The best music seems to manifest out of periods of struggle. If an artist experiences hardship, then a great number of times this negative energy will be used to create something masterful on a sonic level. Brian Christinzio, otherwise known as BC Camplight, is an American songwriter and multi-instrumentalist who has managed to create one of the better records of his career through a nightmarish period in his life.
Living in Philadelphia, Christinzio had released two albums while battling a number of demons before an illness rendered him unable to function as a working songwriter. He needed a change and then made the move to Manchester, England, before immigration officials uprooted him from his new life.
Occasional gigs in Europe, where his UK-based band could meet him, broke up the monotony, but it was still like “Living in a constant panic attack”. However, Christinzio then managed to secure Italian citizenship and a route back into the UK, “Despite being American, I feel Mancunian, and I couldn’t think about making another record, until I got back.”
The whole devastating saga is directed into some captivating pieces in Deportation Blues, with his melodical inclinations less frequent than his previous releases, in what is a far more electronic affair than fans will be used to. It’s hard to pin the LP to one genre, with each of the nine bold arrangements emitting something new. Whether it is synth-laden pop, afro-punk or garage rock, the record is a roller coaster of differing vibes that reflect the tumultuous mindset Christinzio was in.
Recorded in Liverpool’s Whitewood studios, Christinzio locked himself in the windowless studio and recorded almost exclusively in the dark. “The thoughts and sounds that began to flow out of me were pretty scary. I’m pretty sure the engineer started carrying a shiv in his pocket after about the second day. Nothing playful sounding came out. If the last album had elements of whimsy, the thought of any on this album made me want to vomit.”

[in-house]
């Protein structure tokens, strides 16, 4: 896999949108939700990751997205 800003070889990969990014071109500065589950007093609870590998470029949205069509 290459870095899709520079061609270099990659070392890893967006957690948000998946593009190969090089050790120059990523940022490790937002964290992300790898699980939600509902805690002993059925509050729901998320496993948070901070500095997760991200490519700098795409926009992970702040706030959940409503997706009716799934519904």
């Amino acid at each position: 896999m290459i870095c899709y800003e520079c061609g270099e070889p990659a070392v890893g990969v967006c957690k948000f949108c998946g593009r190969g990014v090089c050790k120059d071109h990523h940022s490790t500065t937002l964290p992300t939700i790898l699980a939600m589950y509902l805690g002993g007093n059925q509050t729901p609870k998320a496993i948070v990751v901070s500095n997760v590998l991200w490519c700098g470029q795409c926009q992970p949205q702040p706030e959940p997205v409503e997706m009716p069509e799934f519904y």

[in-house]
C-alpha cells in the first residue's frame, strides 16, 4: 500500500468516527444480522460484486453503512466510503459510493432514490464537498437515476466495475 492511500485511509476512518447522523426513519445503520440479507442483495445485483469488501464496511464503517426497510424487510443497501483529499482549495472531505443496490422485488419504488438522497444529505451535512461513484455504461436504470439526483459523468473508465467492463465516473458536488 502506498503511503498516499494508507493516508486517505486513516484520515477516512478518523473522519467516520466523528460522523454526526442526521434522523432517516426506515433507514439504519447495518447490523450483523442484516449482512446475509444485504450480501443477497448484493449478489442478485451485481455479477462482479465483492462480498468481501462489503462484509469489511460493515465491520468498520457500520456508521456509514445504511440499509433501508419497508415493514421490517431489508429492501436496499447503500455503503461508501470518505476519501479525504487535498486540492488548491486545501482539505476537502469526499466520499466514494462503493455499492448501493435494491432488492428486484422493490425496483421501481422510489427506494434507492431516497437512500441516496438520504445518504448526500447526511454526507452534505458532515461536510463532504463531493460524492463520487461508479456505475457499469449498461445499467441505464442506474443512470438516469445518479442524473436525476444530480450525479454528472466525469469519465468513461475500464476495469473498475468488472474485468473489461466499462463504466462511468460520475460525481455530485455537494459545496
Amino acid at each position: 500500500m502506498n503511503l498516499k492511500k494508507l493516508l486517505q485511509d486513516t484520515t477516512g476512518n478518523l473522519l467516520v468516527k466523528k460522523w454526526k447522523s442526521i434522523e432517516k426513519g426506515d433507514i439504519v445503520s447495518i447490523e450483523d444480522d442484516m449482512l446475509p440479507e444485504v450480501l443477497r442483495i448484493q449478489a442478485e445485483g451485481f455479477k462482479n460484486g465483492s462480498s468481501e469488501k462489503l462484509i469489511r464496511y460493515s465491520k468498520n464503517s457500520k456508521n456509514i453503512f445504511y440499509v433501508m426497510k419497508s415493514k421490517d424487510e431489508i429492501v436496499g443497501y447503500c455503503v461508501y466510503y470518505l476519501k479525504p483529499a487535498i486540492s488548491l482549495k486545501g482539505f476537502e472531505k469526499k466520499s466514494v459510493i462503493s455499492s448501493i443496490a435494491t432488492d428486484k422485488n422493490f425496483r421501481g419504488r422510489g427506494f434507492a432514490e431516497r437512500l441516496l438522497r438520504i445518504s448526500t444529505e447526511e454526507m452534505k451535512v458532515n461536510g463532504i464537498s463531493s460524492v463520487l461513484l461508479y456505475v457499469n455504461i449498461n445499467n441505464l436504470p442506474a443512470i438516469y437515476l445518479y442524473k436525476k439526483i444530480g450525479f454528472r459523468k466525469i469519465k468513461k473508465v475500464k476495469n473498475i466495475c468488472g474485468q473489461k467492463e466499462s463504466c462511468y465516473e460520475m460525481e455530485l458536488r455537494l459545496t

The title-track opener’s power chords, tumbling synths and falsetto turn it into one of the album’s greatest assets, whilst ‘I’m In A Weird Place Now’ wouldn’t fit out of place on a Bruce Springsteen record – only with cleaner production value. “And there’s something about Manchester town/And the silly little things she makes me do,” he says in a record that is brutally honest and on the nose throughout from a lyrical standpoint.
The jazzy ‘Hell or Pennsylvania’ then comes along before the slow burning ‘I’m Desperate’ brings its mesmerising synthetic soundscape which catches your attention with its haunting vocals and throbbing rhythmic core. Meanwhile, ‘When I Think Of My Dog’ and ‘Midnight Ease’, are two gut wrenching ballads, followed by the cinematic ‘Am I Dead Yet?’- one of his more progressive cuts.
With Brexit around the corner and his future again up in smoke, it’s interesting to see what creative direction BC Camplight explores. If it’s anything like Deportation Blues then the listener is in for a gripping ride.